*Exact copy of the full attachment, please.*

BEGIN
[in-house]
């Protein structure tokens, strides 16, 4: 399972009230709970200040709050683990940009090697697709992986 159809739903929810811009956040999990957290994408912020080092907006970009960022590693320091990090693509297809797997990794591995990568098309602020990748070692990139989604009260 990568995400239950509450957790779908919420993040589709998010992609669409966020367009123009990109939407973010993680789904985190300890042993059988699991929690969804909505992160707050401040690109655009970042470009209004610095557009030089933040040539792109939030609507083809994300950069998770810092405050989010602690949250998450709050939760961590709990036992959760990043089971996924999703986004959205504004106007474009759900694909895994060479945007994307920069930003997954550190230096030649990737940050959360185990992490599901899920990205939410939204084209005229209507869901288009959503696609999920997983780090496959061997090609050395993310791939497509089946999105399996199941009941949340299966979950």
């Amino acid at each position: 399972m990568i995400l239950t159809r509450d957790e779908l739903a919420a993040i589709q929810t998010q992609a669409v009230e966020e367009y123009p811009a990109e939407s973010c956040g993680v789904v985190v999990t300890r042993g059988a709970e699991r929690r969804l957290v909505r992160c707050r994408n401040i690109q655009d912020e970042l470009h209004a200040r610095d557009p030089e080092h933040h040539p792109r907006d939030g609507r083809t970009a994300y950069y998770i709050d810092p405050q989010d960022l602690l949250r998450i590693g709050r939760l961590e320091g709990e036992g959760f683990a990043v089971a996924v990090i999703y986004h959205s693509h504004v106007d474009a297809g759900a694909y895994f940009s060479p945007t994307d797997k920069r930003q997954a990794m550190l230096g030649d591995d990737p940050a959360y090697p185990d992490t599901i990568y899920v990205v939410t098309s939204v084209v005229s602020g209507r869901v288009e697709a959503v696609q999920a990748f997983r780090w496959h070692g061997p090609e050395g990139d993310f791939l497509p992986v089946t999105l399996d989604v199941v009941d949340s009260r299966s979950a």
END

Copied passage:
[in-house]
């Protein structure tokens, strides 16, 4: 399972009230709970200040709050683990940009090697697709992986 159809739903929810811009956040999990957290994408912020080092907006970009960022590693320091990090693509297809797997990794591995990568098309602020990748070692990139989604009260 990568995400239950509450957790779908919420993040589709998010992609669409966020367009123009990109939407973010993680789904985190300890042993059988699991929690969804909505992160707050401040690109655009970042470009209004610095557009030089933040040539792109939030609507083809994300950069998770810092405050989010602690949250998450709050939760961590709990036992959760990043089971996924999703986004959205504004106007474009759900694909895994060479945007994307920069930003997954550190230096030649990737940050959360185990992490599901899920990205939410939204084209005229209507869901288009959503696609999920997983780090496959061997090609050395993310791939497509089946999105399996199941009941949340299966979950």
């Amino acid at each position: 399972m990568i995400l239950t159809r509450d957790e779908l739903a919420a993040i589709q929810t998010q992609a669409v009230e966020e367009y123009p811009a990109e939407s973010c956040g993680v789904v985190v999990t300890r042993g059988a709970e699991r929690r969804l957290v909505r992160c707050r994408n401040i690109q655009d912020e970042l470009h209004a200040r610095d557009p030089e080092h933040h040539p792109r907006d939030g609507r083809t970009a994300y950069y998770i709050d810092p405050q989010d960022l602690l949250r998450i590693g709050r939760l961590e320091g709990e036992g959760f683990a990043v089971a996924v990090i999703y986004h959205s693509h504004v106007d474009a297809g759900a694909y895994f940009s060479p945007t994307d797997k920069r930003q997954a990794m550190l230096g030649d591995d990737p940050a959360y090697p185990d992490t599901i990568y899920v990205v939410t098309s939204v084209v005229s602020g209507r869901v288009e697709a959503v696609q999920a990748f997983r780090w496959h070692g061997p090609e050395g990139d993310f791939l497509p992986v089946t999105l399996d989604v199941v009941d949340s009260r299966s979950a």